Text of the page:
Management by Interaction

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A Provocative Paradigm for Business in the 21st Century

Management by Interaction emphasizes communication and balance of male/female energy as well as integration of all human aspects (mental, emotional, physical and spiritual), creating an empowered, high-energy, high-productive workforce.  It is based on shared goals and active participation of all parties, especially through communication, caring and sharing.  Actively using energy produced through synergistic and symbiotic differences to complement and enhance shared goals.

According to Webster’s New World Dictionary,  “Interaction” means participating with each other reciprocally (equally on both sides, mutual, complementary, to give and to get, to return in kind, to move back and forth, to interchange positions, to be equivalent).

The Merriam-Webster Thesaurus lists as synonyms: Coact, Interplay and Interreact, and lists the related words: Collaborate and Cooperate.

The Management by Interaction style of working consists of recognizing:

  1. Thoughts, feelings and actions culminating in teamwork.
  2. Creative energy, aliveness and excitement that constantly builds and recreates itself in new ways.
  3. An opportunity to a deeper connection between people who spend a great portion of their waking hours together.

In the last 20 years, we have been moving slowly away from the idea that each person is separate and must compete with each other in order to be successful to the concept of shared responsibility, team work and deeply inter-related, inter-connected dealings — whether inside a business, in an industry or on a global level.  We can no longer function in isolation.

As people who must inter-relate with each other, we find the old ways of doing business no longer fit.  Our old beliefs no longer serve us as they once did.

We need new models of doing business, new models of getting along with each other — in business, in the community, in the world.  Our workforce is becoming more diversified, yet as long as we cling to the idea of protecting “mine” against “them,” we will not achieve the productivity and success that we desire.

“Management by Interaction” is a light-hearted way to deal with change — a provocative theory to help us face some of our beliefs and change them in a way that is a natural outgrowth of our most human aspects.

Change is always difficult for humans, yet it is the nature of the universe to change and grow — constantly.  We can view change as fun, as challenging, as invigorating and exciting — or we can view it as something that is done to us.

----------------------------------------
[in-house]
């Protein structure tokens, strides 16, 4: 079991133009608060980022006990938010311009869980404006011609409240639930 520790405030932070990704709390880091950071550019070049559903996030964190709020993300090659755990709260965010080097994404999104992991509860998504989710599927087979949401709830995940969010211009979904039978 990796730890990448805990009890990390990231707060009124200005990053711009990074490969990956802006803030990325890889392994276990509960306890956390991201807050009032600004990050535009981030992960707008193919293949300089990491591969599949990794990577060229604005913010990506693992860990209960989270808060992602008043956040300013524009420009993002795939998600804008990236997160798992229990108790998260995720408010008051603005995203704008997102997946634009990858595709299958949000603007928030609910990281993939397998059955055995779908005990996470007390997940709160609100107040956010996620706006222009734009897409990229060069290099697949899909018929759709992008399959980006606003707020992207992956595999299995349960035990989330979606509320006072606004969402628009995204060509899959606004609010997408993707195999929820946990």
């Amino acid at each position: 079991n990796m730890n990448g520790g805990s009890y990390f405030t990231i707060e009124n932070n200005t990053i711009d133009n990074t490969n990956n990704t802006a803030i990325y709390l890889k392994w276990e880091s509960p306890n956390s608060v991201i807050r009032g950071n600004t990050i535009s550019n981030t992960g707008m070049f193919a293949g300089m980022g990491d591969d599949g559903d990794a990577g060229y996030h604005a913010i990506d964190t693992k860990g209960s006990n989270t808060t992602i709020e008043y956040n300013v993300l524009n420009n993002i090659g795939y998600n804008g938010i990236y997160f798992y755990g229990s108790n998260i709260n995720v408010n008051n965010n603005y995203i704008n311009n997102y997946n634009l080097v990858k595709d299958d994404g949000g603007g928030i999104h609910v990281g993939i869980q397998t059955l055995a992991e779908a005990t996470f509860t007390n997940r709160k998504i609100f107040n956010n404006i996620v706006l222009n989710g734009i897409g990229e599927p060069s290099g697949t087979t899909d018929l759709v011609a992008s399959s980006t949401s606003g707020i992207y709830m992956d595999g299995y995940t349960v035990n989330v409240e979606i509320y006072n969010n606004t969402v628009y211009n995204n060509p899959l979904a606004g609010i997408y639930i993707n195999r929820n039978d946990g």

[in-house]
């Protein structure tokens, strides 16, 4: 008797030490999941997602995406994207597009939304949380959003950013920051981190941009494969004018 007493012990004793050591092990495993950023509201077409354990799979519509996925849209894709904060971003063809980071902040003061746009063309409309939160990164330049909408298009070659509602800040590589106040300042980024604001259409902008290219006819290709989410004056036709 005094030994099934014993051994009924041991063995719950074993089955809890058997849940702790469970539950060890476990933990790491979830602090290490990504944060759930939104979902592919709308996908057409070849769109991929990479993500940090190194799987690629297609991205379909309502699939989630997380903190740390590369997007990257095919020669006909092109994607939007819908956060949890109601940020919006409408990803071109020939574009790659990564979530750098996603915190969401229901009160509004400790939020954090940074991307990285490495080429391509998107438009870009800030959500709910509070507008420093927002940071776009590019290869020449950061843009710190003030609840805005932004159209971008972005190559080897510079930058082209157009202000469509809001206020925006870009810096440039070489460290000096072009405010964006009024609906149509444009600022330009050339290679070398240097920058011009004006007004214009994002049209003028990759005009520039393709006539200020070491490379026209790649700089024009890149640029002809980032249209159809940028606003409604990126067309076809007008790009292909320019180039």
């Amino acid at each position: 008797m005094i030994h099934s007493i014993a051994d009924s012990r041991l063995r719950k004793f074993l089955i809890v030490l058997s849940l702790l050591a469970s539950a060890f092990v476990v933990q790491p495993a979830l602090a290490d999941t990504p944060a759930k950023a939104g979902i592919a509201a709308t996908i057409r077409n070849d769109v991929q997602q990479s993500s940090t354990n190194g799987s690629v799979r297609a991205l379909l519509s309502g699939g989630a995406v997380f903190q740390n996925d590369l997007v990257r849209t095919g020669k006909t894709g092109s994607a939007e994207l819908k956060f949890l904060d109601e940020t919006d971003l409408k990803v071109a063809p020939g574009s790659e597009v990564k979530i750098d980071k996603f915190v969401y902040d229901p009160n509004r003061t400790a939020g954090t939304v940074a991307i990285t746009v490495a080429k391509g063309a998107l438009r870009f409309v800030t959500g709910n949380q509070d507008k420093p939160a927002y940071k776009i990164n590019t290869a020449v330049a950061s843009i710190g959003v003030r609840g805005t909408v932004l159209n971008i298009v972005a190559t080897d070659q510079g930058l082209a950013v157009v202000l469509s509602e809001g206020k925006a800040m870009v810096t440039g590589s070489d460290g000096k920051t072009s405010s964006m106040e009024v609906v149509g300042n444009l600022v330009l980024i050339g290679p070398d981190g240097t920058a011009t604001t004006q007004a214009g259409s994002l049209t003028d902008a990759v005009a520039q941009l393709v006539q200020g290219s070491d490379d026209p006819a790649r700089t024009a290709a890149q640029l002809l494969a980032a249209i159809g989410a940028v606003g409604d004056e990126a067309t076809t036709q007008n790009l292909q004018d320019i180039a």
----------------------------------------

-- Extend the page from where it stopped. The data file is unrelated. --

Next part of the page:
“Management by Interaction” is a light-hearted approach to solving very serious business problem.  Change does not have to be difficult. We can chose to have fun as we change.

The sole point of this management style is to inspire people to see things in new ways, to empower them to trust themselves in their changes, to learn to trust others in a partnership with all of life, most especially those they work with in business.  And most of all, to enjoy the process!

It has been proven many times that people who enjoy their work and are self-motivated do work harder and produce better products.  The results are solid business — improved bottom line, increased profits, fewer accidents and injuries, lower turnover, and higher quality.

In the old business models, thoughts (intellect) and actions were the only things valued — a 2-dimensional model —  me against you and/or us against them.

In the new business models, we must also deal with feelings (emotions) as well as the larger context in which we operate — a 3-dimensional model.

And, we must begin to deal with the unknown factors that are operating at all times — the spiritual, mysterious, unseen forces that operate around us and often are stronger than those forces which we can see with our eyes, hear with our ears or touch with our hands.

We must understand that the “context” in which we operate (our beliefs, values and principles) may be stronger than any of the physical forces.  This “context” may be called anything you want to call it.  Some people call it “God,” “soul,” “spirit,” “Great Spirit,” “Mother Nature,” “Father Sky” or “the Universe.”  Others call it the “ultimate stuff’ or the “x factor” or the “Big Picture.”  Whatever the “context” is, it is at work in everything we do.  To avoid a conflict with people’s belief, we use the word “context” to cover all of these and more.

We can argue about it, try to define it or just assume that it is there and leave it alone.  It’s like “Truth.”  Truth exists and is, whether we believe it or not.  We each carry our own version of “truth.”  “Context” is like that — unseen, yet a very powerful force.

“Management by Interaction” implies using information, systems and people as in other management methods yet in a more participative, interactive people-oriented exchange.  It implies that “managers” are not only givers, but receivers as well.  Managers may give direction as they receive participation.  Managers may give empowerment as they receive productivity.  Managers who give orders without understanding this reciprocal give and take process will usually receive resentment or resistance.

To connect and interact in such a way, a great deal of communication, trust and respect is required from all parties.  The possibility of deeper communication and stronger teamwork, partnership and connection exists between people when those are present.